In Berit Brogaard (ed.), Does Perception Have Content? Oxford University Press. pp. 351-370 (2014)

Authors
Katalin Farkas
Central European University
Abstract
It is part of the phenomenology of perceptual experiences that objects seem to be presented to us. The first guide to objects is their perceptual presence. Further reflection shows that we take the objects of our perceptual experiences to be among the causes of our experiences. However, not all causes of the experience are also objects of the experience. This raises the question indicated in the title of this paper. We argue that taking phenomenal presence as the guide to the objects of perception, we can see that at least in two sensory modalities, smell and touch, there is no uniform answer to this question. The objects of olfactory and tactile experiences can move along the causal chain. Accordingly, the content of olfactory and tactile experience may vary.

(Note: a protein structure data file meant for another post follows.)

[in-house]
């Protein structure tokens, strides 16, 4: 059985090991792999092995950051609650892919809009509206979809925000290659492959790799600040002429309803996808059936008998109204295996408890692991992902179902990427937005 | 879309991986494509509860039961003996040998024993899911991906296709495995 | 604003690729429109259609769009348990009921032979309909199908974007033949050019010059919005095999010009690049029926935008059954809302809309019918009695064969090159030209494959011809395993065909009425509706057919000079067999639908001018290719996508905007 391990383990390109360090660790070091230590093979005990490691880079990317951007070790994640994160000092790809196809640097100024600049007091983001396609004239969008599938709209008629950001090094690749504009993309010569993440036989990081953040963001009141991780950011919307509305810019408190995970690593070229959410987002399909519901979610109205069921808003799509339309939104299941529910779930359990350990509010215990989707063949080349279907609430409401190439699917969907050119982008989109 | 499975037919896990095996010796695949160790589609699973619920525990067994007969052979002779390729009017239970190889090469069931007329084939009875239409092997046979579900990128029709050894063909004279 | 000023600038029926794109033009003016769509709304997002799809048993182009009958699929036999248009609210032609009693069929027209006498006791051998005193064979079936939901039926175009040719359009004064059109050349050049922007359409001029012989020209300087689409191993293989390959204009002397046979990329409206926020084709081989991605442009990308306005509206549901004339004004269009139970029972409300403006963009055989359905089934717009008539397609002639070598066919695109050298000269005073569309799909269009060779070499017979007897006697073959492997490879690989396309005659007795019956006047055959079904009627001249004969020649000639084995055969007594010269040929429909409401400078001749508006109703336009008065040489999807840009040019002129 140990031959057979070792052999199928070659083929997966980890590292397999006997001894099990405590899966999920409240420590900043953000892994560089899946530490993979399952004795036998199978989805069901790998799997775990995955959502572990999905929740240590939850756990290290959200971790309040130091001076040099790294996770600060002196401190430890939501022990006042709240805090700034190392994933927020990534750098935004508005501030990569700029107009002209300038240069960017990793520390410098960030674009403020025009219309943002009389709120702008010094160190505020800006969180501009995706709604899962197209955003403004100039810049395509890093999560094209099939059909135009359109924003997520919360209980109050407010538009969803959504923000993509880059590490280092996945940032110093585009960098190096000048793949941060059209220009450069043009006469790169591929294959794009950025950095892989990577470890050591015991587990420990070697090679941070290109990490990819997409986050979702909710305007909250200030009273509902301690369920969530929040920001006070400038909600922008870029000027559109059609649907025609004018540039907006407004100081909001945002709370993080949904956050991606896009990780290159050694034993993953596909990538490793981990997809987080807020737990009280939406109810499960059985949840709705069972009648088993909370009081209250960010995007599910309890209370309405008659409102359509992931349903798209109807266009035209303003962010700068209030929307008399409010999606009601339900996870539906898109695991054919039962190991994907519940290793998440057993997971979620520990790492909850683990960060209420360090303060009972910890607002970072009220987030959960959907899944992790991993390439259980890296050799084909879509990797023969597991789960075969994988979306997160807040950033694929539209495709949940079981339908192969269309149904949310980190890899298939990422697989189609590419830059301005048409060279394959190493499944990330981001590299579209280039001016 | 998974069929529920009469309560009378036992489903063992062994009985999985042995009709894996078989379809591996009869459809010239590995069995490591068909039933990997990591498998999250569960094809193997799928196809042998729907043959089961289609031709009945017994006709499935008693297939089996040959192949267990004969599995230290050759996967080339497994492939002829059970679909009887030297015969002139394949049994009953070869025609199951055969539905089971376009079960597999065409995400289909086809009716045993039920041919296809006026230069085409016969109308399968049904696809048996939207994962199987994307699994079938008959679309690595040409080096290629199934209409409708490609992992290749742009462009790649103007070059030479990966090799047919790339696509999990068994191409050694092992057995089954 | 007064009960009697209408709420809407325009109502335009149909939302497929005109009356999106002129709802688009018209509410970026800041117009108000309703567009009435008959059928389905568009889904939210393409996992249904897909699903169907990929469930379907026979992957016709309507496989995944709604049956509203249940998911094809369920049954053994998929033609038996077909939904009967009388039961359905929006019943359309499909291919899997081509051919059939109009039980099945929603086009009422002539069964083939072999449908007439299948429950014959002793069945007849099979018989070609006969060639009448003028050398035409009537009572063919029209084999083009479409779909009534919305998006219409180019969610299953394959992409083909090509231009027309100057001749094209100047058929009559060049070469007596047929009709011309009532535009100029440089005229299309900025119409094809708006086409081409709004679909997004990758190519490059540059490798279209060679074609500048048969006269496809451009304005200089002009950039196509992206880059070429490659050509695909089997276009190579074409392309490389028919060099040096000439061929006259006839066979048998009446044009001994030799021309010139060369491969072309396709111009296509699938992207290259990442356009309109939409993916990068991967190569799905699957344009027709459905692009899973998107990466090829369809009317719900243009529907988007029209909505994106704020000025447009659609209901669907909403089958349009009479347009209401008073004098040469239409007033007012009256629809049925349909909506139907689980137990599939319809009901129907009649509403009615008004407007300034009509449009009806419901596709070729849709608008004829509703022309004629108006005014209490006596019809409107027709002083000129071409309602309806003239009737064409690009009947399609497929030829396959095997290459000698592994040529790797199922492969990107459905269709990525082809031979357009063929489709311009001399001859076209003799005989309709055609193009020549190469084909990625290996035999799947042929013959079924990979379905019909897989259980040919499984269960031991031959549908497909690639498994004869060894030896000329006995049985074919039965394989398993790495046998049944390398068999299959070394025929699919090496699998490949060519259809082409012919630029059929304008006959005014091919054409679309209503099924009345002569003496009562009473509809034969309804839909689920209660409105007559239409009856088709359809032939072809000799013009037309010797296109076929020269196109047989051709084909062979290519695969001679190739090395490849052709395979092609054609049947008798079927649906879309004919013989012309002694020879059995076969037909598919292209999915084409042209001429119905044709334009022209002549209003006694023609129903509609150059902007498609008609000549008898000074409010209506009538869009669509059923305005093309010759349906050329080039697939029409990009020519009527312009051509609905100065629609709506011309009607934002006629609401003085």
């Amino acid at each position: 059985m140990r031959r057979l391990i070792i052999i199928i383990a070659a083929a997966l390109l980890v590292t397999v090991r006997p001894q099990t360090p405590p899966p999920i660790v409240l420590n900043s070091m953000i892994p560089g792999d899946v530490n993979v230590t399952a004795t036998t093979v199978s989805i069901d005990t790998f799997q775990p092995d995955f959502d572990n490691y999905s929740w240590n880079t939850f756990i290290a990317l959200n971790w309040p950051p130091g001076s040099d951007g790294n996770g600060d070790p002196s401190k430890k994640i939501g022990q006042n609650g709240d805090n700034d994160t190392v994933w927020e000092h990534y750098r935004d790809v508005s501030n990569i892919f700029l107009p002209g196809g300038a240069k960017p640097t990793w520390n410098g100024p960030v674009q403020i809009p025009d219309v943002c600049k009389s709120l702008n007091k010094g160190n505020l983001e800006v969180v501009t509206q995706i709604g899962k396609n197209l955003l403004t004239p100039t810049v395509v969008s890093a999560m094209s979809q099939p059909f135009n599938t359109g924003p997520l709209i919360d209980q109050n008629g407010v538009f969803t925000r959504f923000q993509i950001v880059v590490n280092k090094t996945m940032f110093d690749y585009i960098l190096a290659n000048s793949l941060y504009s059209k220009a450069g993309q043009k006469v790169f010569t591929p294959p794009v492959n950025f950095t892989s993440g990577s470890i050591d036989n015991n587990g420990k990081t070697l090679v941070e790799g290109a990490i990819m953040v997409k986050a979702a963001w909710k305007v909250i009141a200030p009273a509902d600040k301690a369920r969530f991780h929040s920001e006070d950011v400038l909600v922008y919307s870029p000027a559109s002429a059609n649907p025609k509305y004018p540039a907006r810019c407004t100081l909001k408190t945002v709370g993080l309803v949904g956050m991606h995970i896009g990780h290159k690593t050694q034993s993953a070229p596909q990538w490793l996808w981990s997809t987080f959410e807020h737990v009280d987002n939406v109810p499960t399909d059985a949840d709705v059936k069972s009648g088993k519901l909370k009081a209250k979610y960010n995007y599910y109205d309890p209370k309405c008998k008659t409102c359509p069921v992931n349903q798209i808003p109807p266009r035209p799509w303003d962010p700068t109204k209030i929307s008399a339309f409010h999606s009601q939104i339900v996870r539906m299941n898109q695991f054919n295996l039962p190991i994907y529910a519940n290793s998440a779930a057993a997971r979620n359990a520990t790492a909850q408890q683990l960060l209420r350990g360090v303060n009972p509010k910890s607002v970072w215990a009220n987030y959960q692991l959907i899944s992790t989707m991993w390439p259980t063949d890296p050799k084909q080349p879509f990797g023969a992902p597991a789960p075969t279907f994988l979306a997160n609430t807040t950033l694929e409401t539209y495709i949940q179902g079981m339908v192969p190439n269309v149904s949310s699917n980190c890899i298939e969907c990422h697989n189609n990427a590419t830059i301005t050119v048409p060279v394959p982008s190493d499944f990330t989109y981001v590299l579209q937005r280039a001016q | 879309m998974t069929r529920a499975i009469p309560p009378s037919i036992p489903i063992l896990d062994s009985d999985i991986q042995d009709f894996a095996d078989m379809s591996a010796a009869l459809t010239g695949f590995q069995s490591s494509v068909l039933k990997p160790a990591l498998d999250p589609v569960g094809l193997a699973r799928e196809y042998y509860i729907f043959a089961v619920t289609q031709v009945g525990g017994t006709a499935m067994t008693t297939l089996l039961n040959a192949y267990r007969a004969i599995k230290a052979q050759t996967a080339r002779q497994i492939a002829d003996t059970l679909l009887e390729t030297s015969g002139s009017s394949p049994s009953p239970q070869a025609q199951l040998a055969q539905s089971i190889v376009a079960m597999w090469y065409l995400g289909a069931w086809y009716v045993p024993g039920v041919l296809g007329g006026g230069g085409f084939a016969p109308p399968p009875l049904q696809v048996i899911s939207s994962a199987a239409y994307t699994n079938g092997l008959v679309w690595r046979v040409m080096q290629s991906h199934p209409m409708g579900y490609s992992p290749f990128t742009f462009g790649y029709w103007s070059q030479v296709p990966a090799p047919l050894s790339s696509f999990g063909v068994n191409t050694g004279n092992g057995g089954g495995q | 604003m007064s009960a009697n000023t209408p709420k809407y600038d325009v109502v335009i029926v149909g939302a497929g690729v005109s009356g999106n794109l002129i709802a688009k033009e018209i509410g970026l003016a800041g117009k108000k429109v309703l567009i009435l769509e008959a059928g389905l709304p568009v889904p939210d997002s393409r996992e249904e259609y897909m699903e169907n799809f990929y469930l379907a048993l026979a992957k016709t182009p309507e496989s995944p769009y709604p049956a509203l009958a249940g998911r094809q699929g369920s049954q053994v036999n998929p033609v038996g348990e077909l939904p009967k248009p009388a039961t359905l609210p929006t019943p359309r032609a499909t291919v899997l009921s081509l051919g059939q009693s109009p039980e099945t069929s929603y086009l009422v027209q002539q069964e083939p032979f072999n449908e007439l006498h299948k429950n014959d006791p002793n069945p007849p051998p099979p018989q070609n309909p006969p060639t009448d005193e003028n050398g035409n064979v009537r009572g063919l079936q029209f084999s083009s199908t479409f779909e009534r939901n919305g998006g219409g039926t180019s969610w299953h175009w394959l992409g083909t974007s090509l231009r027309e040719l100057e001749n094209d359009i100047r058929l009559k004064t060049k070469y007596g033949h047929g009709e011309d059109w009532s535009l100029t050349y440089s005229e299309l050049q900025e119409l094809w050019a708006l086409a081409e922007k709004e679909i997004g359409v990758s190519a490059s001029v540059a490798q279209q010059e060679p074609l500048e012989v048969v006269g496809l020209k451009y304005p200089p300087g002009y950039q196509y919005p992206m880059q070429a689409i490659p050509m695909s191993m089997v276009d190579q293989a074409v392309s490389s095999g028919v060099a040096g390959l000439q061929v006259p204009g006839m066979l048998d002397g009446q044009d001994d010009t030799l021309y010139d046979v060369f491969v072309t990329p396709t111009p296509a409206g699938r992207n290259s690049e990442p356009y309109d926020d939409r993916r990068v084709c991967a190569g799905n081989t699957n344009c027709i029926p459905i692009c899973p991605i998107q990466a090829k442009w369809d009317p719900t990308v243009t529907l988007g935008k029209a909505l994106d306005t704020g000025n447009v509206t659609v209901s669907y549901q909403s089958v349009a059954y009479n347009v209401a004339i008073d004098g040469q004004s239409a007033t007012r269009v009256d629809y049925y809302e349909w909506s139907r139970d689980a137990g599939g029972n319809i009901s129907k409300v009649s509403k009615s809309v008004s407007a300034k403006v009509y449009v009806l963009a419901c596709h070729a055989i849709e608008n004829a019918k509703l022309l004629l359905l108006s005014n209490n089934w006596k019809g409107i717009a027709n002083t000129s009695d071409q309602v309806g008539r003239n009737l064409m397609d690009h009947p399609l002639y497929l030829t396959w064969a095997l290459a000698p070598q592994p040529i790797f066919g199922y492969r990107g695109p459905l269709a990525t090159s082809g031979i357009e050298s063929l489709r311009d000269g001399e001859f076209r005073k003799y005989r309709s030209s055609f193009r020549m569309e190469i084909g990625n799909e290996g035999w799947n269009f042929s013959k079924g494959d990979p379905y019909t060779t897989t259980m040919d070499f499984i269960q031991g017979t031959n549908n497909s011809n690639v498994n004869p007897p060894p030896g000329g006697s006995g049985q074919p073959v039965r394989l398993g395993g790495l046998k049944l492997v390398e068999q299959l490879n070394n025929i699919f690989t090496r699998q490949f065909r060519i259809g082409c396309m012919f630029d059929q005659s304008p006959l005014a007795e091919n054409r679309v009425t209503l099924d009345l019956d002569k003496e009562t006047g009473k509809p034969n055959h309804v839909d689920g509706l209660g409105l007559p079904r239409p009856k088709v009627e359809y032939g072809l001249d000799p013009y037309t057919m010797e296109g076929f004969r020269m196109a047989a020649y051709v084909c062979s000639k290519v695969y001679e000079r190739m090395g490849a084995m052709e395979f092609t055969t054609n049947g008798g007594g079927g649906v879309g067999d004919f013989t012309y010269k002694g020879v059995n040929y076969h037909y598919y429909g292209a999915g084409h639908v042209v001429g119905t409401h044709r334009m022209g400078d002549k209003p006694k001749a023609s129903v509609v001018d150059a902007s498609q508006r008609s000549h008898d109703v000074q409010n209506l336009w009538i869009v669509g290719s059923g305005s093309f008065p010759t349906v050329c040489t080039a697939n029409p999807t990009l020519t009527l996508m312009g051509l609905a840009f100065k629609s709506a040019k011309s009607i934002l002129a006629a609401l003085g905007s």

Keywords Perception  intentionality  content of perception
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References found in this work BETA

Phenomenology of Perception.Maurice Merleau-Ponty - 1962 - Atlantic Highlands, New Jersey: The Humanities Press.
The Silence of the Senses.Charles Travis - 2004 - Mind 113 (449):57-94.
Which Properties Are Represented in Perception.Susanna Siegel - 2005 - In Tamar S. Gendler & John Hawthorne (eds.), Perceptual Experience. Oxford University Press. pp. 481--503.

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Citations of this work BETA

How Reliably Misrepresenting Olfactory Experiences Justify True Beliefs.Angela Mendelovici - 2020 - In Berit Brogaard & Dimitria Gatzia (eds.), The Epistemology of Non-visual Perception. Oxford, UK: Oxford University Press. pp. 99-117.

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